The trouble is, most of the stress we experience in modern-day society does not cause us to expend a lot of energy.

We are usually sitting at a desk, sitting in our car or stewing on the couch. Rarely are we running for our lives from a hungry saber-toothed tiger.

So, we are dealing with a survival mechanism that was "designed" to be used occasionally but we have designed our lives to be stressful on almost a continuous basis.

As a result, we are walking around with chronically elevated blood sugar and insulin levels. All the while, excess cortisol is eating away at our precious lean muscle tissue, slowing our metabolisms even further.

Perhaps one of the most deadly effects of stress and elevated cortisol levels is heart disease. Stress causes cortisol to release fatty acids into the bloodstream to be used for fuel by the muscles. Great if you actually require this fuel. But, what if you are sitting in your car or at your desk?

These fatty acids circulate through your bloodstream waiting to be used. If they aren't needed, these fatty acids deposit themselves in the arteries, leading to coronary disease and ultimately to death. Hence, the reason why stress is considered the "silent killer".

How You Can Reduce The Effects of Stress On Your Body And Start Losing Weight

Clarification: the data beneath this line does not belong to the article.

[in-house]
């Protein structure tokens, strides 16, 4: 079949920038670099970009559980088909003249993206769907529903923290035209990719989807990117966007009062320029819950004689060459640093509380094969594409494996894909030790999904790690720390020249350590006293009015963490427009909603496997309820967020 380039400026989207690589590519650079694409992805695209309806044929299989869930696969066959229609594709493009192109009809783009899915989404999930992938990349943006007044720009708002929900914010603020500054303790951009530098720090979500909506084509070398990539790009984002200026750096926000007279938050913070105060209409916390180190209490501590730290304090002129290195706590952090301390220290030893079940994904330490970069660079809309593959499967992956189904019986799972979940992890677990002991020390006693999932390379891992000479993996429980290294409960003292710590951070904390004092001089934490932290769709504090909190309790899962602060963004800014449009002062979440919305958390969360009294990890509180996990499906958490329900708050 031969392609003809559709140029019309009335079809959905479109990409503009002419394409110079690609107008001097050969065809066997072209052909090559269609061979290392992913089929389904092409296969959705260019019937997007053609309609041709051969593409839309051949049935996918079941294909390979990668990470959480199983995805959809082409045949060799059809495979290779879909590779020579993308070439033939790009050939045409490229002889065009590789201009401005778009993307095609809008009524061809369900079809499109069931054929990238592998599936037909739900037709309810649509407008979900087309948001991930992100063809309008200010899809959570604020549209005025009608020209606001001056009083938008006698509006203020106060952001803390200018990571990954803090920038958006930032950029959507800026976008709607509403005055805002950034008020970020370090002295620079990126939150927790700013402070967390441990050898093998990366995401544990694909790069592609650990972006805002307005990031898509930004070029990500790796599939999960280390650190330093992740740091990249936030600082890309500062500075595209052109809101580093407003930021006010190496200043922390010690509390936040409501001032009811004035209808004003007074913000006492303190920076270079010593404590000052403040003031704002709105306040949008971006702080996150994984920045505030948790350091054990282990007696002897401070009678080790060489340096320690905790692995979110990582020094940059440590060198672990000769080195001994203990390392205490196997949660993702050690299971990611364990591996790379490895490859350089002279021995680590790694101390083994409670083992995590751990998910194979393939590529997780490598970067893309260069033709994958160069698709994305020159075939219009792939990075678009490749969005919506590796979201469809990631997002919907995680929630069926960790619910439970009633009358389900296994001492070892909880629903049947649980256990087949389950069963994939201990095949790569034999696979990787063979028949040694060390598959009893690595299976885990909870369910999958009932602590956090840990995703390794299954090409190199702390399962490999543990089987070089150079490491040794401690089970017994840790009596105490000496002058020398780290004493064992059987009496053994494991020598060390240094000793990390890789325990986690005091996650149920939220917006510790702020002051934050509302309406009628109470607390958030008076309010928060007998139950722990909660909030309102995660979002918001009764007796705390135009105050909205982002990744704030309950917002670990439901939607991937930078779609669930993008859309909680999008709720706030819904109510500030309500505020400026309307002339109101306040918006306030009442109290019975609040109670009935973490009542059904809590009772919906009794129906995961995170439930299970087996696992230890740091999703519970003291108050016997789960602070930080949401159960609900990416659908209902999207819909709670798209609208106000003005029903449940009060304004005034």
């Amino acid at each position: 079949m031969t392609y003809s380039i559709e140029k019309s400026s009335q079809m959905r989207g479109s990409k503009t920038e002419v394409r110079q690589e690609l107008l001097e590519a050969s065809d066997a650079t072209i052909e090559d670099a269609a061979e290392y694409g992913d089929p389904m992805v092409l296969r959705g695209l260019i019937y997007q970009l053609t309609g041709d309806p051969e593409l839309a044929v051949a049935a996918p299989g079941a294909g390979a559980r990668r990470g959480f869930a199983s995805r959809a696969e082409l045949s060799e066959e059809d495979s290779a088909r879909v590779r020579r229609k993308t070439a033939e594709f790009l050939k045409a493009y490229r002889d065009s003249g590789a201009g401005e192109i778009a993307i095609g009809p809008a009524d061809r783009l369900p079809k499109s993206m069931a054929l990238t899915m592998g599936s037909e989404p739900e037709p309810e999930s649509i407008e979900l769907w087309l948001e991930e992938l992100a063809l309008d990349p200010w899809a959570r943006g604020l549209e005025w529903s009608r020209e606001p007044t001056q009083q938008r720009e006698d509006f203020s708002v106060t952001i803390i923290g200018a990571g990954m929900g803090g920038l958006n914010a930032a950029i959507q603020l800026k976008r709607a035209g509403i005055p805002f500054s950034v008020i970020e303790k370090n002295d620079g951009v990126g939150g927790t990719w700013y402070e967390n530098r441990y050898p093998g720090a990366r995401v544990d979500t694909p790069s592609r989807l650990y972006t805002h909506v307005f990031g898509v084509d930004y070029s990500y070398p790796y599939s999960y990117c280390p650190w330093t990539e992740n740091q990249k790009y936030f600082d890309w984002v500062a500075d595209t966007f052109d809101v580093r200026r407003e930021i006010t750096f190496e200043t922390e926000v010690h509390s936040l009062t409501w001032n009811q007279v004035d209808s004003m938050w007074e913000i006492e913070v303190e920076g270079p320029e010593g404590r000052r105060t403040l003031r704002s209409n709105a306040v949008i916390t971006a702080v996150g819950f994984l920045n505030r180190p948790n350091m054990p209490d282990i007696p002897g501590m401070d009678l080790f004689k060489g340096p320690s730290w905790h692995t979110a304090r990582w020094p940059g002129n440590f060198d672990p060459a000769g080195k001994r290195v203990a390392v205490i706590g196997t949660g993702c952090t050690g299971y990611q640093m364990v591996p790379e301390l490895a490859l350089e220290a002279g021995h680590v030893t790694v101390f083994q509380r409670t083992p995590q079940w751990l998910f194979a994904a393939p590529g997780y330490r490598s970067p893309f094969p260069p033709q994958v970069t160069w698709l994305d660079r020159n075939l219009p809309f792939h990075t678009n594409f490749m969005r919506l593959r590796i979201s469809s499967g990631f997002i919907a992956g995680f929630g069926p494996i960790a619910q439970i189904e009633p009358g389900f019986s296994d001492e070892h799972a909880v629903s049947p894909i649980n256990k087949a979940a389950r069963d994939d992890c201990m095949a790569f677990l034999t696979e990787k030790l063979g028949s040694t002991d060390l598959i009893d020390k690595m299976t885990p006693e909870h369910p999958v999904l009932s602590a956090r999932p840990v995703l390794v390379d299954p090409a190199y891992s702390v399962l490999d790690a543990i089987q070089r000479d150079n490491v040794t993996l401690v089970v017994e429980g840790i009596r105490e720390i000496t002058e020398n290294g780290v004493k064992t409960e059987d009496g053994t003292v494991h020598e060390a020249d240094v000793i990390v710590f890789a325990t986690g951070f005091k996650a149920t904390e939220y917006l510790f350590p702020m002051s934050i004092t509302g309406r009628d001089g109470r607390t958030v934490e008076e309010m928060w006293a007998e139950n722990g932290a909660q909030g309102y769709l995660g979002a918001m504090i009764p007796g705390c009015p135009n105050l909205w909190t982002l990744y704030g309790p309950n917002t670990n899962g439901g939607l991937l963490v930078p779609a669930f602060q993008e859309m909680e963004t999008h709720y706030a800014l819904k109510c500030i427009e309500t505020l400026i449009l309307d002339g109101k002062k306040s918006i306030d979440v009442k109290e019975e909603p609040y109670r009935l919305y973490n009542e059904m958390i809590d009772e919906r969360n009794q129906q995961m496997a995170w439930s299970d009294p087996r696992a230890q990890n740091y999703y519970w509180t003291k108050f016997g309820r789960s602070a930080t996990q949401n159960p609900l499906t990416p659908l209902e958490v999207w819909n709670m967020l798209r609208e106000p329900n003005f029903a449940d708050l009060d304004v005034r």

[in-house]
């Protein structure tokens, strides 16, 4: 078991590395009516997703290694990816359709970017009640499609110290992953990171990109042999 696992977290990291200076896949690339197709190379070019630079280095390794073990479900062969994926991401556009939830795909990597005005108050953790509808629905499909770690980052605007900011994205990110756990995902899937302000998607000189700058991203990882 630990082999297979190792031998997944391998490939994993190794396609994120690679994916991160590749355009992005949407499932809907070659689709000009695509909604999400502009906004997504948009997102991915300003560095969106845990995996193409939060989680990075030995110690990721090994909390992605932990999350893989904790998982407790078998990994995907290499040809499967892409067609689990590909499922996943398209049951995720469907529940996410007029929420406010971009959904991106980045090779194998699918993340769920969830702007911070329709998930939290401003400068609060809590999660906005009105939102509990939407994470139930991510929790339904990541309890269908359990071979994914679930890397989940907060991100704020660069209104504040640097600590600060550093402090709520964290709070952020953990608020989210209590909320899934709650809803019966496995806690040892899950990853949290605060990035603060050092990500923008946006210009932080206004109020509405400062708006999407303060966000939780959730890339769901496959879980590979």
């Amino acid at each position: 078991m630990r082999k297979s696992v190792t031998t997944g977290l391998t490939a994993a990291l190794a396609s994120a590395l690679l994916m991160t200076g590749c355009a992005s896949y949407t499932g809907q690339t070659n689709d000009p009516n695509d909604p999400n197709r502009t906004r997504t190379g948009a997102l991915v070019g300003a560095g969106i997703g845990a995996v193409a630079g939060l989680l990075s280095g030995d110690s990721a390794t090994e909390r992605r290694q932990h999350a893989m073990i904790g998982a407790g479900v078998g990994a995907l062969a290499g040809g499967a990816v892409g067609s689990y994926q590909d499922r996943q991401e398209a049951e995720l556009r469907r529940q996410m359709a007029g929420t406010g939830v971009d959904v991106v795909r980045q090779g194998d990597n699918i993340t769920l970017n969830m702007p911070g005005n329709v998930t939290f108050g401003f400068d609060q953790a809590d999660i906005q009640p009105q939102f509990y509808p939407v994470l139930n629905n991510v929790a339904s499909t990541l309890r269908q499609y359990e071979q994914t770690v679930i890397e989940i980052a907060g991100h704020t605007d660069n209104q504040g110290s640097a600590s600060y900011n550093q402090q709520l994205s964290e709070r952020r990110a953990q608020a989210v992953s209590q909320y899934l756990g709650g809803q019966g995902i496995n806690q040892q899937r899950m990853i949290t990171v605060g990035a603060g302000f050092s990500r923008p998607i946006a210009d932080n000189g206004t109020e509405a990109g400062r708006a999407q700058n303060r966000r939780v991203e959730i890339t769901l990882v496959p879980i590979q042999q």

There are some very simple things you can do to reduce the effects of stress on your body, allowing your body to burn fat more easily, including:

Exercise. 

Exercise is an anti-stress "wonder-drug". Exercising releases endorphins - the feel-good hormones into the body, making you feel relaxed. Exercise also uses energy, so that you lower blood sugar and keep fatty acids from depositing in the arteries.

Practice Relaxation.

 There are several proven methods of relaxation. Some people find yoga helpful while others enjoy leisurely walks at sunset. One of the simplest methods of relaxations is deep breathing.

It's easy to do and can be done anywhere. You simply breathe slowly in through your nose, filling your belly and lungs. Hold for several seconds and then slowly exhale fully out through your mouth.

Get Some Sleep.

 Ideally, you would like to be able to go to sleep and wake-up without the use of an alarm clock, letting your body wake you when it's rested.

If this is not possible, then strive for at least seven hours of quality sleep each night. Not the, get up, go pee, get something to snack on, read the paper and go back to bed kind of sleep.

Change/Control Stress. 

Have you ever met someone who seems to be going through life without a care in the world? Is it because they don't experience any stress?

No. It's because they have learned to react to so-called negative situations more positively than others.

If you are always feeling strung out from stress, much of the problem is the way you interpret events and your reaction to them. Changing the way you interpret life's events can go a very long way to controlling the effects of stress.

Use the Right Supplements. 

The world of supplements is a vast, sometimes confusing one. Knowing exactly what you should be using and how much of it you need can seem like a great mystery.